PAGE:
175 Years Berlin Zoo

Berlin 1841. King Wilhelm IV is modernising the small provincial capital on the Spree at full speed. Building is going on everywhere in Berlin. Industrial plants spring up like mushrooms. Berlin smokes and hisses, works and sounds. New times are dawning


The zoologist and enlightener Martin Hinrich Lichtenstein skilfully succeeds in making the idea of a public zoo palatable to King Wilhelm IV. Together with the naturalist and world traveller Alexander von Humboldt, he enthuses that the establishment of such an institution – the first in Germany – would raise Wilhelm’s prestige throughout Europe. Berlin would catch up with the main cities of London and Vienna in one fell swoop. Wilhelm liked the idea and gave Lichtenstein the grounds of the royal pheasantry at Berlin’s Tiergarten free of charge, where the zoo opened its doors for the first time in 1844. But the zoo’s international reputation was still a while in coming. On many days there is hardly a single visitor in the grounds. It was not until Prussia’s victory over France in 1871 that the collection was massively expanded and the zoo began to attract visitors.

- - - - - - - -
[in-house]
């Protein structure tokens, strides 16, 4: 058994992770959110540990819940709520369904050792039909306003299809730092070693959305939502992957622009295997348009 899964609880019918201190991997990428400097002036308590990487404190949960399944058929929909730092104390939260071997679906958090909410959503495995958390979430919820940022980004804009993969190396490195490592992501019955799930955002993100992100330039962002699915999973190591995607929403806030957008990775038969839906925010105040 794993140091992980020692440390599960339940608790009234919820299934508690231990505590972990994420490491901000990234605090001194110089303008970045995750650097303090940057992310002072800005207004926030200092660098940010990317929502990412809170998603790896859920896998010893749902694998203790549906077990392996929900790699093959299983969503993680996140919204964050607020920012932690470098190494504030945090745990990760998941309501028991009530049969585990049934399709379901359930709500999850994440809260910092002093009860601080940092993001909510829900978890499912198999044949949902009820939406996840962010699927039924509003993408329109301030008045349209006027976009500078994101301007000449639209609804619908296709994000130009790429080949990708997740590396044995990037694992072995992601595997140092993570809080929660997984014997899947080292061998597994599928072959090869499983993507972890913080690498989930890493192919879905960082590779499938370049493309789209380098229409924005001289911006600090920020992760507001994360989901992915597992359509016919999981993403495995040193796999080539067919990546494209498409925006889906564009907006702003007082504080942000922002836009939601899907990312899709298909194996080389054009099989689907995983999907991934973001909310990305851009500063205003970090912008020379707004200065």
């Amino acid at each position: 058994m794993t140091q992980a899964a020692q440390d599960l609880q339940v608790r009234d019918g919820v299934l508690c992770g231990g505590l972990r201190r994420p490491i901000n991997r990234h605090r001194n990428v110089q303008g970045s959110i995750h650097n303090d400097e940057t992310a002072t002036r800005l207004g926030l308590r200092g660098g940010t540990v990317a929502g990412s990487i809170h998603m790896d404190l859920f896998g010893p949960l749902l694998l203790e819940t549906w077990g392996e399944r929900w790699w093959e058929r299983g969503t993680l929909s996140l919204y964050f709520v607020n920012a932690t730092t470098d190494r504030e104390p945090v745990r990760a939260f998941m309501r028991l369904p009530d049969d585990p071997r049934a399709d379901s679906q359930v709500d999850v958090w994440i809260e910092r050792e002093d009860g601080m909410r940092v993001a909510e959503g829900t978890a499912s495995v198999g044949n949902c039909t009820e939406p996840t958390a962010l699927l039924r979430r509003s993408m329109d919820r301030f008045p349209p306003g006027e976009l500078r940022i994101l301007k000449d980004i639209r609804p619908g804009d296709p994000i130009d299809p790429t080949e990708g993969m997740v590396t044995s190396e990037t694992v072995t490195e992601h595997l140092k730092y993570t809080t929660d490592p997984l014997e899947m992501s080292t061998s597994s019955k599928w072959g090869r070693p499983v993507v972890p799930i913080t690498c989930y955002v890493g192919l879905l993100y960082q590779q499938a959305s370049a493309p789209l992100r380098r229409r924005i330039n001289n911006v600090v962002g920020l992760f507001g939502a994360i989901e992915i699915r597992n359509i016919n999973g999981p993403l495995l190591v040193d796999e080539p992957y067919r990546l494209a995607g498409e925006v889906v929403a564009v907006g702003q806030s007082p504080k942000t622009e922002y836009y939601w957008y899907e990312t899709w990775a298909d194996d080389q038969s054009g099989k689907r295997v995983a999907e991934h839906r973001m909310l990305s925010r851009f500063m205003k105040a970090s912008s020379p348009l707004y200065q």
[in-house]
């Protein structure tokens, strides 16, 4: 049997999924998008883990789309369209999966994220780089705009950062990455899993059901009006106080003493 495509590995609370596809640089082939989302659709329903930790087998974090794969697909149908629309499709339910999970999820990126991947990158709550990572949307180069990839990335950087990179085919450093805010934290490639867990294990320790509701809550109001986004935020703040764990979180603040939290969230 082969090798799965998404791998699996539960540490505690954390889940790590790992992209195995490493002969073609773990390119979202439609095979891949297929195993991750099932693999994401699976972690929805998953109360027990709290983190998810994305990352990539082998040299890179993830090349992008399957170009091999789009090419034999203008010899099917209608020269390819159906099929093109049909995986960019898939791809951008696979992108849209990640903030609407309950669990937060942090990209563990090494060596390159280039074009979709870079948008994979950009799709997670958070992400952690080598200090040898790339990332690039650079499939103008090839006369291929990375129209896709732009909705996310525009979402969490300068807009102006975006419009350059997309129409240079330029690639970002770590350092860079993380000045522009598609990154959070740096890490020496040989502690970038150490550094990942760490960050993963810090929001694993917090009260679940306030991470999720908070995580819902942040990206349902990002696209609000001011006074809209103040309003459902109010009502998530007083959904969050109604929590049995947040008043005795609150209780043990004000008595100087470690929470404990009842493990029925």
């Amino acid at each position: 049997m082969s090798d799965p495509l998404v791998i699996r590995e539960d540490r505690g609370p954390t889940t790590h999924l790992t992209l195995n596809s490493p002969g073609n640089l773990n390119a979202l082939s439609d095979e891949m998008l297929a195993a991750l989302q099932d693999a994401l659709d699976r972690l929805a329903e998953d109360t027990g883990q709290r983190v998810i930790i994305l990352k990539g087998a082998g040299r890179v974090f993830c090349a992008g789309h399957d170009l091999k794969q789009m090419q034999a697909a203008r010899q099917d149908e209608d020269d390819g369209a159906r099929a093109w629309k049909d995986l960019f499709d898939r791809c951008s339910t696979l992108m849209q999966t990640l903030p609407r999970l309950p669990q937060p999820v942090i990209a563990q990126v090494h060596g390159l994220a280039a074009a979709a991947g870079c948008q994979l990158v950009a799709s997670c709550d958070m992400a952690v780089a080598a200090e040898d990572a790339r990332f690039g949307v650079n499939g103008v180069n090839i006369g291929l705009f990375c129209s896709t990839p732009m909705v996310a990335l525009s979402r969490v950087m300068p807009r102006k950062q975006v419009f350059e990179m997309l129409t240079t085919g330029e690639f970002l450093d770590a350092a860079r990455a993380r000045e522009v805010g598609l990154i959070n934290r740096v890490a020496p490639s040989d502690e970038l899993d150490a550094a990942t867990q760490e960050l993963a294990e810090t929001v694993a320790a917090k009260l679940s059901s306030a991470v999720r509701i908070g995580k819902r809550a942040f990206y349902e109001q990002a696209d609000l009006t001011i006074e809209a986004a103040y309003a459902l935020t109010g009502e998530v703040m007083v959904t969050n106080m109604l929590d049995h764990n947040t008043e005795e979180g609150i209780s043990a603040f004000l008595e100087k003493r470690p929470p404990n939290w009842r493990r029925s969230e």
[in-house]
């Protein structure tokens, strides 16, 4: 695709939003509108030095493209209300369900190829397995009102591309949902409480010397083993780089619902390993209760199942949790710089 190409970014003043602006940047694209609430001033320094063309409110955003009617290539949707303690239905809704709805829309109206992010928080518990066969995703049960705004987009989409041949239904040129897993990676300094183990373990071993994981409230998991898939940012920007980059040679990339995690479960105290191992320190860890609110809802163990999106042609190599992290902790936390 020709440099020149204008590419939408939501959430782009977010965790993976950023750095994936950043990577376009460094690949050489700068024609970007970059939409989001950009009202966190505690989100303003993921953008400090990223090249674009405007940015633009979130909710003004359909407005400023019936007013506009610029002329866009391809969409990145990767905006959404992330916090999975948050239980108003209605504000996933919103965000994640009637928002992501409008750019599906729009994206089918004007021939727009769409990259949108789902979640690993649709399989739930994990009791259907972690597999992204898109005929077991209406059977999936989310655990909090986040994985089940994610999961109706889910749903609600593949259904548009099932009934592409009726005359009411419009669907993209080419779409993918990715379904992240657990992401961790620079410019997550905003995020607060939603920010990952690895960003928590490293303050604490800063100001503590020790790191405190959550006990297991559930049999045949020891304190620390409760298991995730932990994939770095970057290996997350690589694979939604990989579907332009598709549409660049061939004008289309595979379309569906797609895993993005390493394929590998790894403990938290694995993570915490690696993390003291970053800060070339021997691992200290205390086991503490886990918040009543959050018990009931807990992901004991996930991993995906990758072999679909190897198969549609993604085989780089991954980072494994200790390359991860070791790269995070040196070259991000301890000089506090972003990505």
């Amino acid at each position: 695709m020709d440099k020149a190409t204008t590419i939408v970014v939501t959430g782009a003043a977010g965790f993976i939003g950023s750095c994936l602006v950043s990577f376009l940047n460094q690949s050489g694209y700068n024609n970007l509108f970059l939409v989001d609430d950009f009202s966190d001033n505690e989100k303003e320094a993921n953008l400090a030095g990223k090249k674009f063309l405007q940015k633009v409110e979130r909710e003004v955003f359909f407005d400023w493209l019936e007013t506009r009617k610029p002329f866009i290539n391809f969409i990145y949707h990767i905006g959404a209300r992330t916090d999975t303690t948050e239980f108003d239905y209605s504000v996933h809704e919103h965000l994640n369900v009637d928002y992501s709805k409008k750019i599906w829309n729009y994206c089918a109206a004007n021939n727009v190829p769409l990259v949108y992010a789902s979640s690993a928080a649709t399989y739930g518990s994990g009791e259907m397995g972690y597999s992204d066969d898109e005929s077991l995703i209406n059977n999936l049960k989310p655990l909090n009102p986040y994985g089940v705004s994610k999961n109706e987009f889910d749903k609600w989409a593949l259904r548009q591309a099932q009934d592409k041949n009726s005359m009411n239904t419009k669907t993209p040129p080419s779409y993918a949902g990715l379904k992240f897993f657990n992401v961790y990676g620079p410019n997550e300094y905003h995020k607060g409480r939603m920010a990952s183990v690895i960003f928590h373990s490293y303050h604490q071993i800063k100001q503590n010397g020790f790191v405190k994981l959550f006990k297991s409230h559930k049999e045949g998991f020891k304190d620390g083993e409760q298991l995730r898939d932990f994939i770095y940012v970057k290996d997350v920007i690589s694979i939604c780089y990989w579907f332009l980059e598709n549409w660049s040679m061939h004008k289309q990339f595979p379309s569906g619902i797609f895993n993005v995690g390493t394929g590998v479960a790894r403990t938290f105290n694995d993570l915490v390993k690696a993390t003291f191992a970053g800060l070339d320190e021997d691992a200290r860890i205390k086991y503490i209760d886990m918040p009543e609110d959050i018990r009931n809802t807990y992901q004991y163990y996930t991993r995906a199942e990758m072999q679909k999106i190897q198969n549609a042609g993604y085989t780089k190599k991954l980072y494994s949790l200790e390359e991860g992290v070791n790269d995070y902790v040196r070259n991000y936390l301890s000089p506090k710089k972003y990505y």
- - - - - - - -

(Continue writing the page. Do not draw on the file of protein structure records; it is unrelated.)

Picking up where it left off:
Today, Berlin Zoo is one of the great attractions of the cosmopolitan city of Berlin with 4.5 million visitors per year in the three facilities Zoologischer Garten, Aquarium and the Tierpark Berlin-Friedrichsfelde – and I had the great pleasure of shooting and producing the image film for the anniversary. Last weekend, the film had its premiere at the big gala for the zoo’s birthday in front of 750 invited guests from the city’s VIPs. I would like to take this opportunity to thank Marketing Director Christiane Reiss for her trust, the Zoo staff for their great support, as well as ARRI Rental Berlin and Rundfunk Berlin-Brandenburg, who helped us so much with the production of the film.